Then there are the challenges of the future: The participants reported that their biggest concern is staying current with modern technology and tools. (The major of programmers turn to search engines and online forums for help with a problem.) Maintaining the ability to produce quality code and keeping a work/life balance came in at second and third place, respectively. 

This suggests that the people responsible for the exciting new technologies and features place much more importance on work than their own personal lives—which also should make employers more deeply consider the consequences of escalating burnout among their ranks. 

What Gets Developers Excited

Let's end on a high note: What gets devs excited about the future. Forty-four percent said wearables was the growing technology that excited them most—Apple Watch and all—while 39% named robotics and 35% pegged the consumer Internet of Things movement. 

See also: 6 Steps Developers Need To Take To Harness The Internet Of Things

At the bottom of the list was drones, with 19%. (Apparently, they're not as exciting for devs as they are for gadget lovers.) 

The whole 39-page report is worth picking through, as it covers open-source software, developer experience, the use of particular tools and reliance on cloud computing. 

"The Alliance Global Developer Insights survey shows an increasingly diverse developer universe that is dealing with the increasingly stressful and complex demands of modern business," the report concludes. "The survey provides a broad view of the nature of modern application development, highlighting the increased focus on front-end development, the rise of the consumer app developer and continued adoption of agile methodologies as organizations focus on smaller software development teams."

Lead photo by Phil Whitehouse; all other images courtesy of the Application Developers Alliance

Categories: Technology

Land Rover Has a Cloaking Device for Your Horse Trailer

Wired - Top Stories - Wed, 09/02/2015 - 3:20pm

Land Rover is developing a special rear view mirror that makes that pesky trailer invisible. Well, sort of.

The post Land Rover Has a Cloaking Device for Your Horse Trailer appeared first on WIRED.











Categories: Open Source, Technology

Just How Far Can a Motorcycle Lean in a Turn?

Wired - Top Stories - Wed, 09/02/2015 - 3:04pm

In MotoGP races, you will often see motorcycles in a turn with extreme lean angles. Can we calculate the lean angle based on turning acceleration and coefficient of friction? Yes.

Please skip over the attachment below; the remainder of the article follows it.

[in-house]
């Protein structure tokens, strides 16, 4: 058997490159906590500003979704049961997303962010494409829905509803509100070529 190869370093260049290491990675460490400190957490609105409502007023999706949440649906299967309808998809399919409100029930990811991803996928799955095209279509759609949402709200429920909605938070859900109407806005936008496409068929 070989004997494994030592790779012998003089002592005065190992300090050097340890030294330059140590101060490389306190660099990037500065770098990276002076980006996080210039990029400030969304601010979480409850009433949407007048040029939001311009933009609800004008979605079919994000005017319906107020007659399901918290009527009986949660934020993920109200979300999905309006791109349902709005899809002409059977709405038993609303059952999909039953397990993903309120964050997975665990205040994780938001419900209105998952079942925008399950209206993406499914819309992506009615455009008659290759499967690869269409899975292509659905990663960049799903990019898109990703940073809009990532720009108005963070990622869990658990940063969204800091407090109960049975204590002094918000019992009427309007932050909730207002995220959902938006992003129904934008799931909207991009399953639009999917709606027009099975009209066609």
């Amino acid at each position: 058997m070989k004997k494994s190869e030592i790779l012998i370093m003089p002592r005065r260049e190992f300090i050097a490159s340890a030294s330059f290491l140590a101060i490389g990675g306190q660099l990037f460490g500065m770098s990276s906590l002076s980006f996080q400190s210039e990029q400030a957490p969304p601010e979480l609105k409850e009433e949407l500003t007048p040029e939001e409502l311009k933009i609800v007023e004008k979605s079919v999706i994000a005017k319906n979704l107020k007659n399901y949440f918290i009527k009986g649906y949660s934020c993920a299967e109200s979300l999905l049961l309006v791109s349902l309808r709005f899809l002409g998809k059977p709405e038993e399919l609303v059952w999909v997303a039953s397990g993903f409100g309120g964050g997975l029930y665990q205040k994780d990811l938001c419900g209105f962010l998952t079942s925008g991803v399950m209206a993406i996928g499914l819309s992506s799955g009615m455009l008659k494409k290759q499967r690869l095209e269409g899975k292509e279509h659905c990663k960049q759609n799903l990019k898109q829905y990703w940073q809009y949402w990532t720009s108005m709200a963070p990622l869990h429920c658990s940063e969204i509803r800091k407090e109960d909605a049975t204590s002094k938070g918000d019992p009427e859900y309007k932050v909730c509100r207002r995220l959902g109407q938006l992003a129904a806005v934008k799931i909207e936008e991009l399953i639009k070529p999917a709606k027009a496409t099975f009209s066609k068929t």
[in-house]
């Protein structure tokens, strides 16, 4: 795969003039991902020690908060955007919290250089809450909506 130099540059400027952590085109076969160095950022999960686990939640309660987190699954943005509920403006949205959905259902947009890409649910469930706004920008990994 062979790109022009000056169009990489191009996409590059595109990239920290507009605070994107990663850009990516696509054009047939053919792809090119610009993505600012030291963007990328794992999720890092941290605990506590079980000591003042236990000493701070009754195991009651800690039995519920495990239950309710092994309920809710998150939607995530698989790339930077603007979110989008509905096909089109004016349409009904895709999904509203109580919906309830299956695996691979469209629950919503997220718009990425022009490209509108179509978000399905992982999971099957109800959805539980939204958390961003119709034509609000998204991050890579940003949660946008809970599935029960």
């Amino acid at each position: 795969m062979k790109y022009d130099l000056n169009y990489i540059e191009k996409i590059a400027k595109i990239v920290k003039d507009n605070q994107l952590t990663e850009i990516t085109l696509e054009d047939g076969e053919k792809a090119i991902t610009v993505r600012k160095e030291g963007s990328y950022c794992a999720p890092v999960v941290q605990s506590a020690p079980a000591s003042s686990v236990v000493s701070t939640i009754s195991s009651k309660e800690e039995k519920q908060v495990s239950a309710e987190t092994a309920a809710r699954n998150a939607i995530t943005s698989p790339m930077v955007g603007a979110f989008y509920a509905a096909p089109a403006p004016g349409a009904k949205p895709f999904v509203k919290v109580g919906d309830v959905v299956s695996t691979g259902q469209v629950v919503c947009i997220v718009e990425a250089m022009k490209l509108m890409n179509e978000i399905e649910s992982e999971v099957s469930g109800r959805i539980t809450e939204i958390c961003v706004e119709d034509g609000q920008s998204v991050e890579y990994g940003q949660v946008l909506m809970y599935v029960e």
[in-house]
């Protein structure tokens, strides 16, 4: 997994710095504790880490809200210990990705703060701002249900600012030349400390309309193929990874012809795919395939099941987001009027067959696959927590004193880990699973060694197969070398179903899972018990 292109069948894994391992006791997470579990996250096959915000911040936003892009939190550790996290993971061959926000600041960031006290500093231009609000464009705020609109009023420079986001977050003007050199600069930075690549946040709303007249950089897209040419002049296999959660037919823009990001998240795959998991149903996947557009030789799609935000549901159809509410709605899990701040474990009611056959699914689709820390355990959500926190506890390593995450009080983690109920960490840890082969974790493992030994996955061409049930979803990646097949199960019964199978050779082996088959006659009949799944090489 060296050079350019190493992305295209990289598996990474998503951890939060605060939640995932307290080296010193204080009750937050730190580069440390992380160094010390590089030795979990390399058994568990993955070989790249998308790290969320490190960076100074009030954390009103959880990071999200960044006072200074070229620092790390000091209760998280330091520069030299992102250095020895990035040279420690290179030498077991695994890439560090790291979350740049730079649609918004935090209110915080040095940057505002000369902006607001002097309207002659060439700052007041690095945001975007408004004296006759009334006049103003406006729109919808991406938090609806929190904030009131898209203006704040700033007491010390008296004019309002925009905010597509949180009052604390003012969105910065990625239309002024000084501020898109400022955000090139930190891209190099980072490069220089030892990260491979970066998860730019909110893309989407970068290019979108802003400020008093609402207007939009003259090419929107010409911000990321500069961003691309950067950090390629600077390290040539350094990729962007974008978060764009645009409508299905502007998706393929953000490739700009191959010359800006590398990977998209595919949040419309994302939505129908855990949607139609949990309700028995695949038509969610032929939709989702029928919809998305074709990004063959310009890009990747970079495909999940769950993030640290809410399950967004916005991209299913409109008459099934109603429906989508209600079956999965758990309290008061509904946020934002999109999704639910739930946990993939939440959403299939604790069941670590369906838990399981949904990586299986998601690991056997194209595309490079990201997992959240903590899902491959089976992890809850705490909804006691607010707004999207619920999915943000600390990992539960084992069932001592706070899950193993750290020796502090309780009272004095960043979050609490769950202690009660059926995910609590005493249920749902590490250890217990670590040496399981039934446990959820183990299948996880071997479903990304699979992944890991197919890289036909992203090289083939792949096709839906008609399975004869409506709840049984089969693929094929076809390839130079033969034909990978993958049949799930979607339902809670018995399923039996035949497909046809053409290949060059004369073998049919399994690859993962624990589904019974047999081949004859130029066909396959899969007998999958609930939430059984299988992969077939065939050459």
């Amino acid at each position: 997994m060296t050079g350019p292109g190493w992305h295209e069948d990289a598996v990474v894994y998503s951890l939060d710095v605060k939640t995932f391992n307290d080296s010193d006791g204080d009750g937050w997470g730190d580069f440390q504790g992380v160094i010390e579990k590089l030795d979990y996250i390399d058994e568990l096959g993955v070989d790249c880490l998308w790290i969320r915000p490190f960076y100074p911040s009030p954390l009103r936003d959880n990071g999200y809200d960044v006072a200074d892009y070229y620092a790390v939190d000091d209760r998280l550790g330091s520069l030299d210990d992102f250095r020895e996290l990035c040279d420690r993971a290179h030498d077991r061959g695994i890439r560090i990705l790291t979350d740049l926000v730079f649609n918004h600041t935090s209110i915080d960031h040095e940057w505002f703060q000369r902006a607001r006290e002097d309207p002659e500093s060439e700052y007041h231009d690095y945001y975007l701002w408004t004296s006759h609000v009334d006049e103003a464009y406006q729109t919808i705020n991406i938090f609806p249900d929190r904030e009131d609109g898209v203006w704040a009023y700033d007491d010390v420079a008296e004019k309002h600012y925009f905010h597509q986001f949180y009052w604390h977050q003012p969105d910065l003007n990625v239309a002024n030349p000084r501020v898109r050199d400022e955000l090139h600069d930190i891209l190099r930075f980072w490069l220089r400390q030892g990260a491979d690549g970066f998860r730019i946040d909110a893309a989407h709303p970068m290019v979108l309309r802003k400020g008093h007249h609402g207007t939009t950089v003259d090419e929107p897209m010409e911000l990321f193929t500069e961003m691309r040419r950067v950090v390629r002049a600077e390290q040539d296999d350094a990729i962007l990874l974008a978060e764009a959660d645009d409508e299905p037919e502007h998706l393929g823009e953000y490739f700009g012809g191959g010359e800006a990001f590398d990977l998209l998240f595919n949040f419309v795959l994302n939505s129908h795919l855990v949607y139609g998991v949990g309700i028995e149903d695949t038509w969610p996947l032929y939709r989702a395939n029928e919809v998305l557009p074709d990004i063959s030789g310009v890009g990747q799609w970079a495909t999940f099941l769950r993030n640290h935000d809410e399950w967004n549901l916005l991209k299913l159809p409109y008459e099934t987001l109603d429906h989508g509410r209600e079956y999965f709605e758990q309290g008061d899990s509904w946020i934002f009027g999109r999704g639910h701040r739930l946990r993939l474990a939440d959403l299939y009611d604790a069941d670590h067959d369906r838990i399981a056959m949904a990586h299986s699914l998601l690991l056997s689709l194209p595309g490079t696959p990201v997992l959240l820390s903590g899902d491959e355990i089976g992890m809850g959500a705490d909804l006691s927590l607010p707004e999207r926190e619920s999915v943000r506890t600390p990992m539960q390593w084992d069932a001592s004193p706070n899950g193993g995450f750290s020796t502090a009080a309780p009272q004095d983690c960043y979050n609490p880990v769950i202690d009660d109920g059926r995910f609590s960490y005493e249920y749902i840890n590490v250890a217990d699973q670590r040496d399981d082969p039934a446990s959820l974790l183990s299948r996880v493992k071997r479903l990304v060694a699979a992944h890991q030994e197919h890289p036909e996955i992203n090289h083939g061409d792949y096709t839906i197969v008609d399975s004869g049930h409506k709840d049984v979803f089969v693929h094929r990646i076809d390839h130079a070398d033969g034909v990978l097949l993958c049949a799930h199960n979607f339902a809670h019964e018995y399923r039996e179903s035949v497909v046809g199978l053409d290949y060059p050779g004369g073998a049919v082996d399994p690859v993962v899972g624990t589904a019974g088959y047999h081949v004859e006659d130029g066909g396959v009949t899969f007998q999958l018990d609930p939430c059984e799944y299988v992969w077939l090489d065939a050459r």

The post Just How Far Can a Motorcycle Lean in a Turn? appeared first on WIRED.











Categories: Open Source, Technology

Review: Moto X Pure Edition

Wired - Top Stories - Wed, 09/02/2015 - 3:00pm

Motorola's been making smart, adaptive phones for years. Now it's making good ones.

The post Review: Moto X Pure Edition appeared first on WIRED.











Categories: Open Source, Technology

The New Moto 360 Might Be the Prettiest Smartwatch Yet

Wired - Top Stories - Wed, 09/02/2015 - 3:00pm

The new Moto 360 may have the looks and customization options to woo a new batch of buyers.

The post The New Moto 360 Might Be the Prettiest Smartwatch Yet appeared first on WIRED.











Categories: Open Source, Technology

China Preparing To Send Crewed Shenzhou 11 To Tiangong 2 Space Station In 2016

Slashdot - Wed, 09/02/2015 - 2:57pm
MarkWhittington writes: China has not sent people into space since the mission of the Shenzhou 10 to the prototype space station Tiangong 1 in June 2013. Since then the Chinese have accomplished the landing of the Chang'e 3 on the lunar surface. According to a story in Space Daily, the hiatus in Chinese crewed spaceflight is about to end with the launch of the Tiangong-2 prototype space station in 2016 with the subsequent visit by a crew of Chinese astronauts on board the Shenzhou 11. The mission will be a prelude to the construction of a larger Chinese space station, slated to be completed by 2022.

Read more of this story at Slashdot.

Categories: Open Source, Technology

Don’t Be Fooled: This Adorable Little Drone Means Business

Wired - Top Stories - Wed, 09/02/2015 - 2:40pm

The Vantage Robotics Snap may look like a toy, but it has a versatile, stabilized 4K camera with advanced features.

The post Don’t Be Fooled: This Adorable Little Drone Means Business appeared first on WIRED.











Categories: Open Source, Technology